Commercial Polyurethane paint is used on all military assets such as tanks. While it works to keep warfighters’ materials safe, researchers at the U.S. Army Edgewood Chemical Biological Center (ECBC) are looking to enhance the performance of paint to protect against additional threats.
To enhance the performance of the paint, ECBC used a plasma-enhanced method previously used to improve water resistance, which could increase the capabilities of protective coating used on equipment under a program funded by the Defense Threat Reduction Agency Joint Science and Technology Office.
The ECBC team of Greg Peterson, Wesley Gordon and Erin Durke treated Polyurethane panels with perfluoroalkanes using a unique plasma chemical vapor deposition technique. The treated panel showed a 90 percent increased effectiveness through minimizing the spread of harmful chemicals into additional paint layers. This demonstrates promise for use as a future paint material.
“Ideally, the Defense Community is looking to create a surface, analogous to Teflon, permitting easy removal of contaminants,” Durke said. “A chemical like a CWA or motor oil, could just be wiped off without penetrating the surface.”
The plasma process breaks apart perfluoroalkane molecules, which then deposit Carbon Fluorine-type functional groups that make the treated surface unreactive. Contaminants are then pinned to the surface, as opposed to absorbing into the paint, making decontamination significantly easier. Several agencies are currently exploring this plasma-enhancement for clothing decontamination. ECBC has been researching its uses since 2012.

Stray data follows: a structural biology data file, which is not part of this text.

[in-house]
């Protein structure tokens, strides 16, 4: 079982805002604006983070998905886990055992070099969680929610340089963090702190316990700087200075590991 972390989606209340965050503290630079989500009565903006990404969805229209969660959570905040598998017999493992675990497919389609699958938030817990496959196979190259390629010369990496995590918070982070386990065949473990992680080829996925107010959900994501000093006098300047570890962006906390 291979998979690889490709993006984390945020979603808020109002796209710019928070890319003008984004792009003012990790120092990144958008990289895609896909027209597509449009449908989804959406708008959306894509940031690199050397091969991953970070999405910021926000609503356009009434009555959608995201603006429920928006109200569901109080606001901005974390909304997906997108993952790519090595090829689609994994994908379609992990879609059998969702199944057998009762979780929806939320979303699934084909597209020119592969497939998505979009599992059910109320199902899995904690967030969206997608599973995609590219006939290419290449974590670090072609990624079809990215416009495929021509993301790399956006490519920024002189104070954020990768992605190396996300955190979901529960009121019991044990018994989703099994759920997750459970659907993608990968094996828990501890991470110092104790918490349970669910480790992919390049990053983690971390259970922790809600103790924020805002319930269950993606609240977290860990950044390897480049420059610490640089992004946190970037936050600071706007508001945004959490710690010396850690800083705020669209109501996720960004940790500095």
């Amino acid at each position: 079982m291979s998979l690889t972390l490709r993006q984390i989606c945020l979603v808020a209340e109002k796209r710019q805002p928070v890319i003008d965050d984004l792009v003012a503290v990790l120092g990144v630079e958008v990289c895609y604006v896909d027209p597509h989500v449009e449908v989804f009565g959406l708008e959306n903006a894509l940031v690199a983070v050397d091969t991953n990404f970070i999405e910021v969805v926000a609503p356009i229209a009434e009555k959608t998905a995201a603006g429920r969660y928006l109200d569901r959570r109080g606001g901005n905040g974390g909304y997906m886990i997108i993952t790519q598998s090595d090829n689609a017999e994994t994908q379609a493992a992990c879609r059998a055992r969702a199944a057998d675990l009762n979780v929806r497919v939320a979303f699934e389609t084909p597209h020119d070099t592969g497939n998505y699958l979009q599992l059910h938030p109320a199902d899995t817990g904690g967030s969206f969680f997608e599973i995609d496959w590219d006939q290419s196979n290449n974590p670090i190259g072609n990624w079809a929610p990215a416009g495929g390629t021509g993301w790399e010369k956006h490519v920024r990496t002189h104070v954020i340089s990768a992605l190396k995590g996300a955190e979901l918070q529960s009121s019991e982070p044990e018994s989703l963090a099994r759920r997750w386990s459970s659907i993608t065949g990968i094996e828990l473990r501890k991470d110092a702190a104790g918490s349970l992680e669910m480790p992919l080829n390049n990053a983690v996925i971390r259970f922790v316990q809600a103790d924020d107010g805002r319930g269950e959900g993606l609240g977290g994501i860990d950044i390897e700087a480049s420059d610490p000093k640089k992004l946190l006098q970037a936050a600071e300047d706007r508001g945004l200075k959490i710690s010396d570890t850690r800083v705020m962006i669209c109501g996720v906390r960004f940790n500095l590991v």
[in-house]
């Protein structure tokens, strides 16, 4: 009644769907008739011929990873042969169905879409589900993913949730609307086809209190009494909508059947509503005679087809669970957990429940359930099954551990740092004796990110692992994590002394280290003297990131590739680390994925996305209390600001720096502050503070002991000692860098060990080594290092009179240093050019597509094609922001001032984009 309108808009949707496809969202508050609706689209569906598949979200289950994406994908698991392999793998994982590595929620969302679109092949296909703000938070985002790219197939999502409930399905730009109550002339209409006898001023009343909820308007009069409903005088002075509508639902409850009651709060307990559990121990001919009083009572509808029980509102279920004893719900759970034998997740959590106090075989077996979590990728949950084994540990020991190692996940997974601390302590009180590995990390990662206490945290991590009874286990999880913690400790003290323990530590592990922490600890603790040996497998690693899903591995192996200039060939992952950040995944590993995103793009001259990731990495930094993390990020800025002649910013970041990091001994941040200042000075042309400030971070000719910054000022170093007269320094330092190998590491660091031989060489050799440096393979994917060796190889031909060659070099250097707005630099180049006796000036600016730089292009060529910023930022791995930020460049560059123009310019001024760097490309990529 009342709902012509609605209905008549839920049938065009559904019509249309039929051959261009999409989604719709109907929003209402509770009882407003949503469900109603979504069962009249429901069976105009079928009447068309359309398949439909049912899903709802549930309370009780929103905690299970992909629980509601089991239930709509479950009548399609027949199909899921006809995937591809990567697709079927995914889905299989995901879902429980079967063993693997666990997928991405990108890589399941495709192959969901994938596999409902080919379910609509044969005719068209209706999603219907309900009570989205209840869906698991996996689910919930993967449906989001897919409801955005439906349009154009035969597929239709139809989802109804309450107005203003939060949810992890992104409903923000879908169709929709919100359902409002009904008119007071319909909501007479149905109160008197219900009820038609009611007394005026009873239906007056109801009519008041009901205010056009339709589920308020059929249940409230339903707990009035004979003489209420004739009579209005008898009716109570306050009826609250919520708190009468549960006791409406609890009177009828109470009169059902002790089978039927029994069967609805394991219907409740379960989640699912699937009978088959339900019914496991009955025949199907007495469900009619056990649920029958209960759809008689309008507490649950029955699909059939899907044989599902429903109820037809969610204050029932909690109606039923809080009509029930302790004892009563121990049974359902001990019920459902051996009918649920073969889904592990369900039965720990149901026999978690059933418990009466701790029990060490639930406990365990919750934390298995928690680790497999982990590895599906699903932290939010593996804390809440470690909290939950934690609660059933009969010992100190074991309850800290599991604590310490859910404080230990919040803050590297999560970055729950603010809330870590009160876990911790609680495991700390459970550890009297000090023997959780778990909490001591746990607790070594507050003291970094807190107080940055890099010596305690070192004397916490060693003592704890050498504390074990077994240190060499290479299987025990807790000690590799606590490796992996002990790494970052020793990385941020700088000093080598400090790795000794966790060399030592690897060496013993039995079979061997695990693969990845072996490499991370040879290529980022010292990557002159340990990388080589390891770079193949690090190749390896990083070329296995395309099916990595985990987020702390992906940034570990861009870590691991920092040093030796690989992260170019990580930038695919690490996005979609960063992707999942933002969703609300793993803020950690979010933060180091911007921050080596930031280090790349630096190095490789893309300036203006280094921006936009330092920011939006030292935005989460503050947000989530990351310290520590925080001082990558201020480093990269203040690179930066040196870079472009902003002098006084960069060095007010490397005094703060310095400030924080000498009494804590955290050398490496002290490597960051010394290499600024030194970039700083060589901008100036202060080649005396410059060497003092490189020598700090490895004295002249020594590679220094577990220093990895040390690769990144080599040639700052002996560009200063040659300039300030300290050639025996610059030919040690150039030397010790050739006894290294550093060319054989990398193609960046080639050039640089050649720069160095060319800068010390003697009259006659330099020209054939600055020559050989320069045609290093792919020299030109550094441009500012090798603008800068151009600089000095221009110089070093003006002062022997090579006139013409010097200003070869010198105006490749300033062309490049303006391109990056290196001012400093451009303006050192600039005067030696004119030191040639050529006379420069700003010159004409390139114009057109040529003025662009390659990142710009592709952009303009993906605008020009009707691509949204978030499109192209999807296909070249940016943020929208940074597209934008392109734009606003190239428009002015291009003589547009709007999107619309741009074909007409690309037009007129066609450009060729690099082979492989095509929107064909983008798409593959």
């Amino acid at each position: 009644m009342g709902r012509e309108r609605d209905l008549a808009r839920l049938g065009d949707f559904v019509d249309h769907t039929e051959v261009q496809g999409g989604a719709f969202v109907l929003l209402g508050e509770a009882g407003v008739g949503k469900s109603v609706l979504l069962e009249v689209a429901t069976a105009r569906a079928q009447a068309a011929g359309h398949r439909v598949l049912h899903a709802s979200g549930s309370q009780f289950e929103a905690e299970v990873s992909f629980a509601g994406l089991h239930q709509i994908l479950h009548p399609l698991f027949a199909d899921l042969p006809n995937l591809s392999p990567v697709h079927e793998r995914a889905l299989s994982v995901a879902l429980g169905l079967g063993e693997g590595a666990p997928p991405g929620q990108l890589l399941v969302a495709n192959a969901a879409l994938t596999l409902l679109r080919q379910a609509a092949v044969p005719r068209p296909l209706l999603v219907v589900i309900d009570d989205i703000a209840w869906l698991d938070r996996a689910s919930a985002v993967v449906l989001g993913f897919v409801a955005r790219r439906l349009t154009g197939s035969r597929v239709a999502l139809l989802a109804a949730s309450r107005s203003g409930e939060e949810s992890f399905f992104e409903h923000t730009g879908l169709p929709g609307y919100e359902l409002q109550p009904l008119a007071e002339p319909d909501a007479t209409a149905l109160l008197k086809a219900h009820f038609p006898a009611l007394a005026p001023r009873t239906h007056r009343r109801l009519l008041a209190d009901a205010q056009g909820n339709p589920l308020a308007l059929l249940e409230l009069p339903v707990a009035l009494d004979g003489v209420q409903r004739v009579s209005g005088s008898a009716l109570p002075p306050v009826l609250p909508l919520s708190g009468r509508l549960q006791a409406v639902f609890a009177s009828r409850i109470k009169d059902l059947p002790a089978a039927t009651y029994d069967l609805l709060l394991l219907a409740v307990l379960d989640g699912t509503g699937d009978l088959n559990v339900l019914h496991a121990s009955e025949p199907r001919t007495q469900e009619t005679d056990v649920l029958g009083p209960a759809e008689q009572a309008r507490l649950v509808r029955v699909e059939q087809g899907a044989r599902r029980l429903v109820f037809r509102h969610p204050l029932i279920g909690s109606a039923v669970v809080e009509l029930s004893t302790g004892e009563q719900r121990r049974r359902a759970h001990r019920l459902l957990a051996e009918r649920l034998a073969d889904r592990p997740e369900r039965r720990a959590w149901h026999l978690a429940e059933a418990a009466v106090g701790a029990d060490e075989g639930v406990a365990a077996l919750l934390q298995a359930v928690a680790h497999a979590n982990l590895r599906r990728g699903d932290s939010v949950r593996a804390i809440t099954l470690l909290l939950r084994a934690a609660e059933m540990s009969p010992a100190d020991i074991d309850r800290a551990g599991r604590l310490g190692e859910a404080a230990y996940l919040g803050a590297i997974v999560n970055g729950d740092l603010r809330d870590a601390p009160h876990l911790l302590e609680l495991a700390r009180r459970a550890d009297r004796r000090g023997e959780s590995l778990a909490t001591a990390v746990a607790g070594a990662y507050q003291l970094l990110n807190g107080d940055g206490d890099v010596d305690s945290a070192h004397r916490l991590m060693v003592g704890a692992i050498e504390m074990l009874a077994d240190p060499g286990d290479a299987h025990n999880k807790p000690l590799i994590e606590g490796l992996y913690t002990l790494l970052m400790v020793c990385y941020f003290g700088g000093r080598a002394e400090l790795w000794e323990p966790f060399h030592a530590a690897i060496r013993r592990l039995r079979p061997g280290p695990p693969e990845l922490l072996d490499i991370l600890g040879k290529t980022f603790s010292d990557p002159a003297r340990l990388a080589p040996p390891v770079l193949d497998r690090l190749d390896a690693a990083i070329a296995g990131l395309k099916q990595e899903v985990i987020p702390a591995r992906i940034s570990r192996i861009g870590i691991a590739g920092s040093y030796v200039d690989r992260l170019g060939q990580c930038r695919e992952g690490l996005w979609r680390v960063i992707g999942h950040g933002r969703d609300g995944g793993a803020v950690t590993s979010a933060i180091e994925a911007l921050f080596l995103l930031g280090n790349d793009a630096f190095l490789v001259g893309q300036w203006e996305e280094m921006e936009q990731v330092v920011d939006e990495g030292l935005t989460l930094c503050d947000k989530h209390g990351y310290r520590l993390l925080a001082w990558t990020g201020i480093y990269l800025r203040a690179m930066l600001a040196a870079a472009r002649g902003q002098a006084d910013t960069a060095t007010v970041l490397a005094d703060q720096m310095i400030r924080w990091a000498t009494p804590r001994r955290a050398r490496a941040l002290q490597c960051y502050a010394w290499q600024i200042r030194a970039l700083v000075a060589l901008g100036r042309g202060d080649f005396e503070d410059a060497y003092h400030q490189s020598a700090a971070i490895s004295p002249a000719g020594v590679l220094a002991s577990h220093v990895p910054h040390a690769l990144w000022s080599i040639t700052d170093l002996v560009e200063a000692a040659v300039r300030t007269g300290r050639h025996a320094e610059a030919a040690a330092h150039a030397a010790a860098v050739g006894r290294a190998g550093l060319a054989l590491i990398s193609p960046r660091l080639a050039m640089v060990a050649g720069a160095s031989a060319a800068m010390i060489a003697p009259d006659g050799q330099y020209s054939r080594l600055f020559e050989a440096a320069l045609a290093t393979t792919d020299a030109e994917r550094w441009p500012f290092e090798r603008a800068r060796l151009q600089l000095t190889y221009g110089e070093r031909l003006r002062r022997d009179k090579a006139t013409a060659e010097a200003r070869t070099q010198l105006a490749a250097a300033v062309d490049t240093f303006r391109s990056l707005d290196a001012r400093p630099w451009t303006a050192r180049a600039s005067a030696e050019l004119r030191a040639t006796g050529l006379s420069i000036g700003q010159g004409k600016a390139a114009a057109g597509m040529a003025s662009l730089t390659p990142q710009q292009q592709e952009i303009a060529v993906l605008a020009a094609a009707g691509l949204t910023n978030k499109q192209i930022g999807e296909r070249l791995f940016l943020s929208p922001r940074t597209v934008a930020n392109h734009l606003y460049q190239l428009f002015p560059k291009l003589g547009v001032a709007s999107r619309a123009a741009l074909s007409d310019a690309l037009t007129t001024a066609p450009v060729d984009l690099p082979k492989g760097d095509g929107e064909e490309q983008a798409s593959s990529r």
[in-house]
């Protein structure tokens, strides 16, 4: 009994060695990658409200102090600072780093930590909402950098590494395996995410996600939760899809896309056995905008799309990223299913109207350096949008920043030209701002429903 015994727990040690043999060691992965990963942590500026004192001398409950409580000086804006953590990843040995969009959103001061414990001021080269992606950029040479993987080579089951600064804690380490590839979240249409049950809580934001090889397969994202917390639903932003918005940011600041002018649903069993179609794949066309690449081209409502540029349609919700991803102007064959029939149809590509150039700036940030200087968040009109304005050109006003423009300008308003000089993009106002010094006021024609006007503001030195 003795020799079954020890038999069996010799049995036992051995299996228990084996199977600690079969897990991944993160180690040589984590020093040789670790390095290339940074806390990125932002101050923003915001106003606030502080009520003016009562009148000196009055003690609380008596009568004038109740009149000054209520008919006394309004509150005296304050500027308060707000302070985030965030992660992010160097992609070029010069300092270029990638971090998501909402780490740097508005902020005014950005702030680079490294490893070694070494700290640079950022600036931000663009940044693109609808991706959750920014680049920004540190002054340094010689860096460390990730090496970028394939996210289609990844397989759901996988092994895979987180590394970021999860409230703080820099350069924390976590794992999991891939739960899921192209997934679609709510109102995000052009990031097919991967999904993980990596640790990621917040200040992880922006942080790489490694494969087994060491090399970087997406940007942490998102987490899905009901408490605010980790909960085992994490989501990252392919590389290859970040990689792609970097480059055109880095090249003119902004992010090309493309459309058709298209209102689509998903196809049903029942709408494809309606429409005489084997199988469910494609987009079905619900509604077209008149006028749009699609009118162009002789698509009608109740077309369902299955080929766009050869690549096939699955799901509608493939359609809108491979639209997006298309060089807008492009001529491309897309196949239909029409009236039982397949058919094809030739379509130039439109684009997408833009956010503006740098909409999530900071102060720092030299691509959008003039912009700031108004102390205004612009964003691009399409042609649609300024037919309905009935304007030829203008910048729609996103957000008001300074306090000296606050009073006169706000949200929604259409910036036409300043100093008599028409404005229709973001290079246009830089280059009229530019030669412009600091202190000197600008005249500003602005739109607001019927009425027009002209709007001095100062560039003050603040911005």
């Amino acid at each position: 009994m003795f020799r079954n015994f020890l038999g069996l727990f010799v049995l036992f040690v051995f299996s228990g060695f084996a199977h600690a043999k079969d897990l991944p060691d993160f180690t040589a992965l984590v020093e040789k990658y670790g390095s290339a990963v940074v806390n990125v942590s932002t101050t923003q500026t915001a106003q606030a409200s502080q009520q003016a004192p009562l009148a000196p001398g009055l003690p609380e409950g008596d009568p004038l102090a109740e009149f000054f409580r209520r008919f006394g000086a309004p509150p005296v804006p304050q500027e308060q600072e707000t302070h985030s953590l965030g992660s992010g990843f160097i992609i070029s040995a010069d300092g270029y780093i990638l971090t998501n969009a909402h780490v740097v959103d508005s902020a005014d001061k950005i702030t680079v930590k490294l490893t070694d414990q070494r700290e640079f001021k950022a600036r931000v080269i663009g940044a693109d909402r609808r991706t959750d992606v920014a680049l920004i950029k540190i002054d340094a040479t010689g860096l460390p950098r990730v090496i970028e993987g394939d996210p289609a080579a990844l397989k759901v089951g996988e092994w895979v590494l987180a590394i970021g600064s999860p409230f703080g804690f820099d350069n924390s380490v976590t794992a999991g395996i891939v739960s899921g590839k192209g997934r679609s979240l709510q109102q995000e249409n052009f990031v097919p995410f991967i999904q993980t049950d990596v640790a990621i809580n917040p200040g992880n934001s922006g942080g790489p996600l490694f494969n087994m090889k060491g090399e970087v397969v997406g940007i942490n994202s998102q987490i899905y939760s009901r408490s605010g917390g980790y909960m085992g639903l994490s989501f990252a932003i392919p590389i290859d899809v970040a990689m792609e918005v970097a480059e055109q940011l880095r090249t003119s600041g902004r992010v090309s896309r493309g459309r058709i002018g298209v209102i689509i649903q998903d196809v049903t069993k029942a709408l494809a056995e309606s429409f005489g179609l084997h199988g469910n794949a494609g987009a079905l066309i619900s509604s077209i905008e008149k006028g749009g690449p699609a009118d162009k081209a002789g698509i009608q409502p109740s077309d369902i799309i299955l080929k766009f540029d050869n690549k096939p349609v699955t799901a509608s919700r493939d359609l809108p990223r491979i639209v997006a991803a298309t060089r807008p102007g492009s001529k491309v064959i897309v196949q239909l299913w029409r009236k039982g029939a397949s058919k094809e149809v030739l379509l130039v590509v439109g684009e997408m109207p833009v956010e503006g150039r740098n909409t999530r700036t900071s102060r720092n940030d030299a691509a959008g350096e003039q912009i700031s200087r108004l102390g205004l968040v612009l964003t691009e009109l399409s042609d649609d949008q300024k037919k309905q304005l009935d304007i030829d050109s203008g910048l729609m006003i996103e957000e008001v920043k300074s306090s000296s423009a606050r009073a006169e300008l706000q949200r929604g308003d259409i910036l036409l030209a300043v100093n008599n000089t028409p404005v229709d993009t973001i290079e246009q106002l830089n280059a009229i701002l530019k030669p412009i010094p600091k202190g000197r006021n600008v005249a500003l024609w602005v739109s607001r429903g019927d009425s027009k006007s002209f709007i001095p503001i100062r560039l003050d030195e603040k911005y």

According to the team’s published paper on the experiment, the improved performance of the plasma-enhanced method could be a result of changing the coating’s surface-free energy via fluorine incorporation, or possibly due to effects from surface morphology changes.
In the future, researchers hope to look at different types of precursors, deposition times of the plasma, and other methods that could enhance its effectiveness.
“While reducing agent absorption by 90 percent is a great start, we want to do better than that,” Peterson said. “That 10 percent could still be extremely harmful, so we want to continue to improve this method.”
The researchers also want to scale-up the product to be industrially applicable so that it can be used to modify and improve assets that are already out in the field.
The team’s complete report is titled, “Reduced Chemical warfare Agent Sorption in Polyurethane-Painted Surfaces via Plasma-Enhanced Chemical Vapor Deposition of Perfluoroalkanes,” published in the ACS Applied Materials and Interfaces Journal.
Image courtesy of ECBC.